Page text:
Hello, there! My name is Preston Barta, and I am the features editor of Fresh Fiction and senior film critic at the Denton Record-Chronicle. My cinematic love story began where I was born: off planet on the isolated desert world of the Jakku system. It's there I passed the time scavenging for loose parts with my good friend Rey. One day I found an old film projector and a dusty reel of the 1975 film JAWS. It rocked my world so much that I left my kinfolk in the rearview (I so miss their morning cups of green milk) to pursue my dreams of writing about film. It wasn't long until I met two gents who said they would give me a lift. I can't recall their names, but one was an older man who liked to point a lot and the other was a tall, hairy fella. They got me as far as one of Jupiter's moons where we crossed paths with the U.S.S. Enterprise. Some pointy-eared bastard said I was clear to come aboard. He saw that I was clutching my beloved shark movie and invited me to the "moving pictures room" where he was screening the 1993 film JURASSIC PARK to his crew. He said my life would be much more prosperous if I were familiar with more work by the god named Steven Spielberg. From there, my love for cinema blossomed. Once we reached planet Earth, everything changed. I found the small town of Denton, TX, and was welcomed into the Barta family. They showed me the writings of local film critic Boo Allen. He became my hero and caused me to chase a degree in film and journalism. After my studies at graduate of the Hogwarts School of Witchcraft and Wizardry, I met some film critics who showed me the ropes and got me into my first press screening: 2011's THE GREEN LANTERN. Don't worry; I recovered just fine. MAD MAX: FURY ROAD was only four years away.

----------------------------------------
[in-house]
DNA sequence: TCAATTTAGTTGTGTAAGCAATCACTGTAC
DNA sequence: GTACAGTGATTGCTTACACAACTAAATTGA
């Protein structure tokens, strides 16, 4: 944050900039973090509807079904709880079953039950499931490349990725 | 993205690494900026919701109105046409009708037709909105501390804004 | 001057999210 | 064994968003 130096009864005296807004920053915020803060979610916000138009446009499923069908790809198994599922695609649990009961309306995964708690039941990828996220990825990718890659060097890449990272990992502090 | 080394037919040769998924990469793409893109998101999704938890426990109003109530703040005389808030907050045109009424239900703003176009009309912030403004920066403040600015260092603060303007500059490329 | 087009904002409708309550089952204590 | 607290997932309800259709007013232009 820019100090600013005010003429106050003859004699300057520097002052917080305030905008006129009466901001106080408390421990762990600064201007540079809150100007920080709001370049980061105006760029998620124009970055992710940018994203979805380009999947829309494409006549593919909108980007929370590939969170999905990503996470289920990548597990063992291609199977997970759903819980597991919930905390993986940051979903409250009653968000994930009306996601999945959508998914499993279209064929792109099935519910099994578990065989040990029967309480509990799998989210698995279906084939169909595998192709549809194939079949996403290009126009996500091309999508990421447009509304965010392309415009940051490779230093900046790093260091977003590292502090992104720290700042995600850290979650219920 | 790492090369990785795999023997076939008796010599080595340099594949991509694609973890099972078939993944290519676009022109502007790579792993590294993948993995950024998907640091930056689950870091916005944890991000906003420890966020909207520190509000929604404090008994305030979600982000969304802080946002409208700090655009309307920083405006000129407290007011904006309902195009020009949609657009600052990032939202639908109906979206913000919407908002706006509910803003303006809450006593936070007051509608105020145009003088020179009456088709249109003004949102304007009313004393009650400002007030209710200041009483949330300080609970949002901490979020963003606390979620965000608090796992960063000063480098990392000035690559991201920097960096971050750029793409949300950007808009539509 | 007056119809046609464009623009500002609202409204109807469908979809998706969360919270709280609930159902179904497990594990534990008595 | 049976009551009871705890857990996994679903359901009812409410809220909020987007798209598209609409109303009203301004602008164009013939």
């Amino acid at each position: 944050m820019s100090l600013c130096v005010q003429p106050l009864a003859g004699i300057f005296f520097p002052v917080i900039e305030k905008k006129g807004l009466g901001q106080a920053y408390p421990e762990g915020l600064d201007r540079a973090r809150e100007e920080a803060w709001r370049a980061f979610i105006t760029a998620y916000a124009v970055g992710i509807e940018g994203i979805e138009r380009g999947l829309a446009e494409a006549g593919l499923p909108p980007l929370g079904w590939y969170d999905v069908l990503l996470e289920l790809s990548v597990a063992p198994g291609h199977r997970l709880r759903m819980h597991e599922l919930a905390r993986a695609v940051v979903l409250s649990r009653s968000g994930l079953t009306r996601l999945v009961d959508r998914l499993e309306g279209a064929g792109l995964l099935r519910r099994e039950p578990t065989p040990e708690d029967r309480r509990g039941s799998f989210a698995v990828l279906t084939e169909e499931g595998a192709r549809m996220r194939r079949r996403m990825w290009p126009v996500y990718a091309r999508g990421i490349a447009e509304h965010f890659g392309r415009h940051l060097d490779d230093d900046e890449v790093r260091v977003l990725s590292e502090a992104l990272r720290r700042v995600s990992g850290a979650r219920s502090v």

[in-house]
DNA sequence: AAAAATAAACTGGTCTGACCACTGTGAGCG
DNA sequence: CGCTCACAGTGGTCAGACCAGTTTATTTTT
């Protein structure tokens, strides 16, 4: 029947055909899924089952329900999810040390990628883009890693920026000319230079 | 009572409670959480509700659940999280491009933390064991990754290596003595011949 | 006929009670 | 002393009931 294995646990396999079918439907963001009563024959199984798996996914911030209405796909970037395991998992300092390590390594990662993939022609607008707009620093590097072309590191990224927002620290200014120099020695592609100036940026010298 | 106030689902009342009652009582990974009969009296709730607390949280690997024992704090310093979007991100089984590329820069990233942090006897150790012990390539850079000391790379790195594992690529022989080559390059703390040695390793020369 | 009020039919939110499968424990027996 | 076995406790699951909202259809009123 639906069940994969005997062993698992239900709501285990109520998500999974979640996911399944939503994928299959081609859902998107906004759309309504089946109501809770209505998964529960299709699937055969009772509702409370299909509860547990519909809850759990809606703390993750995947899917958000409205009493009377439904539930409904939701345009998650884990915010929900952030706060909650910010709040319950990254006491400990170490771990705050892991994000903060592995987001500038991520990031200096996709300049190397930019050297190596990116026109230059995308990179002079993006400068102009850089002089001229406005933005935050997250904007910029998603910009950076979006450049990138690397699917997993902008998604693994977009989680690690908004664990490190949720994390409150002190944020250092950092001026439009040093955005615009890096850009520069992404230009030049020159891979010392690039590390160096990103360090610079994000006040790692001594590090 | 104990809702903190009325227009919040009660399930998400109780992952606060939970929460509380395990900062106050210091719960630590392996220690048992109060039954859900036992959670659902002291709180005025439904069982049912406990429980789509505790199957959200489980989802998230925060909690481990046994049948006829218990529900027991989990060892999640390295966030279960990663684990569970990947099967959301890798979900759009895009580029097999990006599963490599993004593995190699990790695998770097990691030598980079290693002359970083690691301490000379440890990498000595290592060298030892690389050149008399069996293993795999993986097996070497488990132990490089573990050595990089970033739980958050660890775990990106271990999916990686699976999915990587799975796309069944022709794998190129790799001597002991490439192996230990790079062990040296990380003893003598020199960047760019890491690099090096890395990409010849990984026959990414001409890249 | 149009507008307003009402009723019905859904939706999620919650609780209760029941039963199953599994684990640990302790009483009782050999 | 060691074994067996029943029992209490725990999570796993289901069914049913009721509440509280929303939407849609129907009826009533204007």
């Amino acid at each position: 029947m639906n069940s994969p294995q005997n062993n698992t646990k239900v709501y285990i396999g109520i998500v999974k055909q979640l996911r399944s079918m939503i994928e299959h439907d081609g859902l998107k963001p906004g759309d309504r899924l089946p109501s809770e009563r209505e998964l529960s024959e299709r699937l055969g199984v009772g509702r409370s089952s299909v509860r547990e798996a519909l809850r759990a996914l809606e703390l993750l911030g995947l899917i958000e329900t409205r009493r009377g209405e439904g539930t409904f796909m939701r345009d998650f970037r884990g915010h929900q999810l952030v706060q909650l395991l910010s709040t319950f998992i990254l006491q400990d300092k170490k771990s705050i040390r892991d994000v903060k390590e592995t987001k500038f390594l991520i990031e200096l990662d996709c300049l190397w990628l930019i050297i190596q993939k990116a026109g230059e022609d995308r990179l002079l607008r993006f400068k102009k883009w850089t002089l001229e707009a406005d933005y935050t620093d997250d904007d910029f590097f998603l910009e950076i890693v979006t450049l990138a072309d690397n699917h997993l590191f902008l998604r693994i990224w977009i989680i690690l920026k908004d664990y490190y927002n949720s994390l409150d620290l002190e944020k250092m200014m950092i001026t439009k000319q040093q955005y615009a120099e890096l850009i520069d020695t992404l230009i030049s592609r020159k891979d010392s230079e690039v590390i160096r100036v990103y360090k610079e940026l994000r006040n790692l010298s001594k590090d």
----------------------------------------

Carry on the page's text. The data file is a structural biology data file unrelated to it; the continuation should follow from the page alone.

Preston Barta // Features Editor
The most exciting aspect of a film festival may be the chance of uncovering something special. For any critic or cinephile, there’s nothing like finding a film you have never heard of, from a filmmaker you also have never heard of, but wholeheartedly appreciate right off the bat. Patrick Brice’s CREEP was that movie for a number of South by Southwest Film Festival attendees back in 2014.
CREEP tells the story of a videographer named Aaron (Patrick Brice) who answers a Craigslist ad for a job in a remote area, but soon find that things get a little strange and eerie when he meets his client, Josef (a devilishly good Mark Duplass).
After the PARANORMAL ACTIVITY franchise, it seems as though every movie studio has been trying to recreate the same success with a cheaply made found-footage film. However, many of them, such as APOLLO 18 (2011) and DEVIL’S DUE (2014), have failed to reach that status. Enter first-time feature director Brice (if you don’t count his film THE OVERNIGHT, which releases on June 19th).
Not since 2012’s THE CABIN IN THE WOODS have I had this much fun watching a movie of this nature. It blends a few genres together, the main ones being horror and comedy, and it works seamlessly. Brice and Duplass, who both wrote the film, managed to pull off one hell of a wicked flick, restoring faith in found-footage films.
CREEP will be available on iTunes June 23, and available to stream on Netflix July 14.
About Patrick Brice:
Patrick Brice is a 2011 graduate from California Institute of the Arts (CalArts) School of Film & Video in 2011. His thesis film MAURICE premiered at Rotterdam and went on to win the Grand Jury Prize for Best Short Documentary at the Florida Film Festival. CREEP, Brice’s first feature film as director/writer/actor premiered to critical and audience acclaim at SXSW in 2014.
His second feature film THE OVERNIGHT debuted at the Sundance Film Festival and is being released theatrically by The Orchard on June 19th.